Future generations will look back on the seemingly endless, unbearable months that Daredevil spent as the demon king of the Ninjas (see Shadowland), sitting in a big Ninja castle in New York City (the place that the Fantastic Four and Avengers live, but presumably they were fighting Galactus on the moon or some shit), beating up all his friends of a similar power level (Iron Fist, Luke Cage, Spider-Man etc, because of Iron Man and the Human Torch being far beneath the earth’s crust fighting Mole Men, maybe) the same way we look at Ben Reily, electric blue Superman, Azrael armour Batman and possessed demon weapon Punisher, and its architects will be summoned to the Hague to answer for it.
How long is suitable to feel sorry for yourself before you can come back and pick up where you left off as the chief vigilante in a section of the city where you once held court in a mysterious Ninja castle? Apparently the four issues of the stodgy, hand-wringing Daredevil: Reborn miniseries. How will the new creative team, headed up by Kingdom Come/Irredeemable/Incorruptable writer Mark Waid and Mythos artist Paolo Rivera handle that? Well, they’ll just do what the rest of us will and NEVER TALK ABOUT IT EVER AGAIN.
If there was any complaint about Brian Michael Bendis‘ (Powers, Alias, Ultimate Spider-Man) incredible four year run, which backed into a similarly toned one from the equally brilliant Ed Brubaker (Captain America, Uncanny X-Men), was that nearly a decade of noir and melodrama was unrelentingly miserable, and Daredevil’s life seemed to be nothing more than an endless run of tragedy, death, betrayal and near insanity. It’s effective and powerful stuff, and painted an incredible picture of who Daredevil was beyond ‘a blind Spider-Man’, but Sweet Ninja Castle, it wasn’t half exhausting.
That’s not the world Mark Waid wants to write about. Yet while respecting the past, and acknowledging it, he explores the other side to Daredevil’s comic-book history, taking the Silver Age path that’s been overgrown with weeds and disinterest since Frank Miller redefined the character as lightning, rain, junkies, prostitutes, Ninjas and Catholic guilt back in the Eighties. Intensity has always been the defining characteristic of Daredevil from Miller onwards. It’s how the blind superhero perceives the world – a storm of noise, smells and tremors – and it runs through his background – blinded by a truck carrying toxic gunk and orphaned early when his boxer father, Battlin’ Jack Murdock refused to throw a fight for the mob – through to his classic storylines, his Ninja girlfriend Electra murderer by the psychopathic Bullseye, the outing of his secret identity as lawyer Matt Murdock and his imprisonment surrounded by the people he helped put away (an arc that coincidentally featured by far the best mainstream Marvel depiction of survivalist power fantasy The Punisher). Dead parents, dead girlfriends and endangered allies, the cover art lets you know things are different from the off as Daredevil swings through a city given form only through its noises, a smile plastered across his face.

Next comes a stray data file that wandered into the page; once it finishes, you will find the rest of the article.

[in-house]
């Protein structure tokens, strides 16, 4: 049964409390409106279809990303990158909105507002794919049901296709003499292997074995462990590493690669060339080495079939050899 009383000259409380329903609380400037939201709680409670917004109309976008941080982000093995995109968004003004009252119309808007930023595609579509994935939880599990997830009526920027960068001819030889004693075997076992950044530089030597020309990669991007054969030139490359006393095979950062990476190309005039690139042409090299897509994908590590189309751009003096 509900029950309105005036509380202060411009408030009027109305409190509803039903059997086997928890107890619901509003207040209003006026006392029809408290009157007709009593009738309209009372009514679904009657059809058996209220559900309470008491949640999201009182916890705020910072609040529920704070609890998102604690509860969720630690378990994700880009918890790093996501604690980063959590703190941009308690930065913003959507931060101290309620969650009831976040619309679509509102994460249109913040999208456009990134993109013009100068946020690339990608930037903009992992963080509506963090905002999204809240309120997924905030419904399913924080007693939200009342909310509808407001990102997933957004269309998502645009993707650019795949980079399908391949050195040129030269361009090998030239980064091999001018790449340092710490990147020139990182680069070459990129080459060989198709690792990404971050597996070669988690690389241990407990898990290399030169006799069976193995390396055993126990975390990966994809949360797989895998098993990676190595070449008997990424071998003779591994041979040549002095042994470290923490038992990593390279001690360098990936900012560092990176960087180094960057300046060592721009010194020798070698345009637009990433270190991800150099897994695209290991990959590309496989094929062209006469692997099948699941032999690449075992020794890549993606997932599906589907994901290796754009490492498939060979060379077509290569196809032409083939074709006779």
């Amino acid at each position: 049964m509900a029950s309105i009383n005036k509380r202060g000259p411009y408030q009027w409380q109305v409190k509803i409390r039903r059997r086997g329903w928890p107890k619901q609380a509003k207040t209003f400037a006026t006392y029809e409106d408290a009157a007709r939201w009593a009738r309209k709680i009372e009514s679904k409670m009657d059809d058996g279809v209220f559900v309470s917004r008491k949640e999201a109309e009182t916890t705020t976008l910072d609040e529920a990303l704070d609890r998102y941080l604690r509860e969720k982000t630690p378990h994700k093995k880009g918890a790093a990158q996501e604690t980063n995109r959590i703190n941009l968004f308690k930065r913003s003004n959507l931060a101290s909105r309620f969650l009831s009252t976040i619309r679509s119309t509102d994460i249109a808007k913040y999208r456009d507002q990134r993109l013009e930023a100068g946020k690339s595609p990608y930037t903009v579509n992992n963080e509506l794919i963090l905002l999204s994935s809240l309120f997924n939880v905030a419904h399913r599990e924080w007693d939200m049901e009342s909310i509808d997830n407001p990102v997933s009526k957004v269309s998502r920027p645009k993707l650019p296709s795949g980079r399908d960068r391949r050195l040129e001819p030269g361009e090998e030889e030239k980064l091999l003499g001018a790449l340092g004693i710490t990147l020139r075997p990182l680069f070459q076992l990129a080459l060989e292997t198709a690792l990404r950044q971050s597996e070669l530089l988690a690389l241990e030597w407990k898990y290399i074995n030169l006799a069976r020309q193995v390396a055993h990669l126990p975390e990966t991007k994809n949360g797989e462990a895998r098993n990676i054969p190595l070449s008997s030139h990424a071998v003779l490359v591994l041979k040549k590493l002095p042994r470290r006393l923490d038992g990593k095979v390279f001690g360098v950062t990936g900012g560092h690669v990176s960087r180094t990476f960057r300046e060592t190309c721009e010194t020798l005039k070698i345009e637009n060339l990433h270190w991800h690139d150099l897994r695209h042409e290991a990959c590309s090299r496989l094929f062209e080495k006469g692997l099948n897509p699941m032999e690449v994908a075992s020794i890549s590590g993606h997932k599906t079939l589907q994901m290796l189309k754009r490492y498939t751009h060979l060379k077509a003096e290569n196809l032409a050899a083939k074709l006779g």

There’s something about Waid’s approach that says, this is new, this is fresh, but it’s as loyal to the past as anything that came before – echoing the exhilarating realignment of Grant Morrison‘s Batman & Robin, Peter Milligan‘s X-Force (later X-Statix) and Robert Kirkman’s Invincible. Waid’s Daredevil is redefined along existing reference points, tying his Sixties incarnation as a laughing literal daredevil, the Man Without Fear, who is content with just surviving and experiencing the moment, because he’s unable to escape its cacophony of noise and smell – depicted in a brilliant spread in the back-up strip where he leads his law partner, the slovenly Foggy Nelson through a New York street. He even has a set-to with the somewhat unsettling Spider-Man antagonist the Spot, just to shake things up from the usual thugs he deals with, before closing with an ambush from Captain America, who like a good soldier, comes prepared, firing radar chaff at him to turn his landscape into an incoherent mess of shapes, and all he can do is grin at the brilliant of it all, and square up for a fight as the shield whizzes towards him through the blizzard in his mind.
In that subtle and beautiful back-up strip, in which noise is rendered as part of the physical landscape with pure cartoon brilliance, Matt visits his father’s grave, turns to Foggy and explains why things are different this time.
“Sometimes in my dreams… just sometimes… I can see.”
“What do you see?”
“That I want to live.”